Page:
Nonetheless, we can give a more formal definition to countably infinite - a set \(\displaystyle A \) is countably infinite if and only if there exists a bijection \(\displaystyle f:A \rightarrow \mathbb{N}\). Note that this definition is just a formal way of saying what I just described (do you see why?). Many familiar sets are also countably infinite - \(\displaystyle \mathbb{Q} \), the set of all rational numbers; \(\displaystyle \mathbb{Z} \), the set of all integers; and the set of all algebraic numbers, to name a few. I should note here that it's not uncommon for the word "countable" to sometimes mean finite sets and countably infinite sets, and others will use countable to strictly mean the countably infinite case. When in doubt, you should always clarify.

We can make an interesting remark here about a situation that will come up again when we discuss the uncountable case. Note that \(\displaystyle \mathbb{N} \subset \mathbb{Z} \subset \mathbb{Q} \), but \(\displaystyle \mathbb{N} \ne \mathbb{Z} \) and \(\displaystyle \mathbb{Z} \ne \mathbb{Q} \). That is, every natural number is an integer, but not every integer is a natural number. This slightly counter-intuitive notion is one that comes up quite often in discussions of cardinality. Finite notions of size do not necessarily translate into the infinite case.

As you are clearly aware from your previous posts, there are also infinite sets for which no such bijection \(\displaystyle f:A \rightarrow \mathbb{N} \) exists. We call these sets "uncountable". One very familiar set of this kind is \(\displaystyle \mathbb{R}\), or the set of real numbers. As previously demonstrated, \(\displaystyle \mathbb{R} \) has the same cardinality as any interval \(\displaystyle (a,b) \) for \(\displaystyle a,b \in \mathbb{R} \) and \(\displaystyle a \ne b \). Also of interest, \(\displaystyle \mathbb{C} \) and \(\displaystyle \mathbb{R}\) x \(\displaystyle \mathbb{R} \) both share the so called cardinality of the continuum, or the cardinality of the reals.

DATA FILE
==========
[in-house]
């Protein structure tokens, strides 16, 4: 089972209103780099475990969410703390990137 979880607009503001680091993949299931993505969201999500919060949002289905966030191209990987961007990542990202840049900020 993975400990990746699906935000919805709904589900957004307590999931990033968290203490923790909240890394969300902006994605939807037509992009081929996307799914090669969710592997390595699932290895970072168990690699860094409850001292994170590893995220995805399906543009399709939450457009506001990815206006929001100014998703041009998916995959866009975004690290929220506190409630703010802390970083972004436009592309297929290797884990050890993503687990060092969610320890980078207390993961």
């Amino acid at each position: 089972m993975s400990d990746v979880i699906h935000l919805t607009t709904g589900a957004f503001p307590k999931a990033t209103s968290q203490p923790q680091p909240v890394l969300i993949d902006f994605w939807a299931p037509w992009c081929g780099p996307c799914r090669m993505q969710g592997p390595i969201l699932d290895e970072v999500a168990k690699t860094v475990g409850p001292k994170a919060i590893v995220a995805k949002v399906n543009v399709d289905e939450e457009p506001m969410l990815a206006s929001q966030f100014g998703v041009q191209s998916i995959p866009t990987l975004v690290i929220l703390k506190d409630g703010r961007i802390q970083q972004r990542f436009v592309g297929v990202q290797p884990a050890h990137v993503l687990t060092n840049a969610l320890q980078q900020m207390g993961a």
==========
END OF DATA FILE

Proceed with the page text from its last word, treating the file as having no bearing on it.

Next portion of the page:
I'll take a quick moment to clarify some notions on functions and their relation to cardinality. Let \(\displaystyle S\) and \(\displaystyle T\) be two sets. If there exists an injective map \(\displaystyle g:S \rightarrow T \), then we say that \(\displaystyle |S| \le |T| \) where the absolute value-looking bars denote cardinality. If there exists a surjection \(\displaystyle h:S \rightarrow T\), then we can conclude that \(\displaystyle |S| \ge |T| \). Since a bijection takes care of both of these cases, it is a necessary and sufficient condition for two sets to have equal cardinality for there to be a bijection between them. So, we've answered one of your questions. No countable set can be surjectively mapped on to an uncountable set. For, if it could, then its cardinality would be at least that of the uncountable set, which we're supposing is false.

The Cantor-Bernstein-Schroeder theorem gives us an interesting tool for comparing cardinality. If there is an injective map \(\displaystyle f:S \rightarrow T \) and an injective map \(\displaystyle g:T \rightarrow S\), then there is a bijection \(\displaystyle h:S \rightarrow T\), or \(\displaystyle |S| = |T| \).

By Cantor's Theorem, we know that a bijection between a set and a set's powerset cannot exist. Thus, \(\displaystyle | \mathbb{R}| < |2^{\mathbb{R}}| \). This shows us that there is no "largest" cardinality and that uncountable sets, unlike countably infinite sets, do not all have the same cardinality.

I think I've answered (though not always explicitly) most of your questions here. If I didn't explain something well enough, or if it's not clear, feel free to ask!
 
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Jul 2010
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Now I understand!

Thank you, Math Major!
That's settled my questions perfectly.
Your detailed explanations are greatly appreciated.
Fred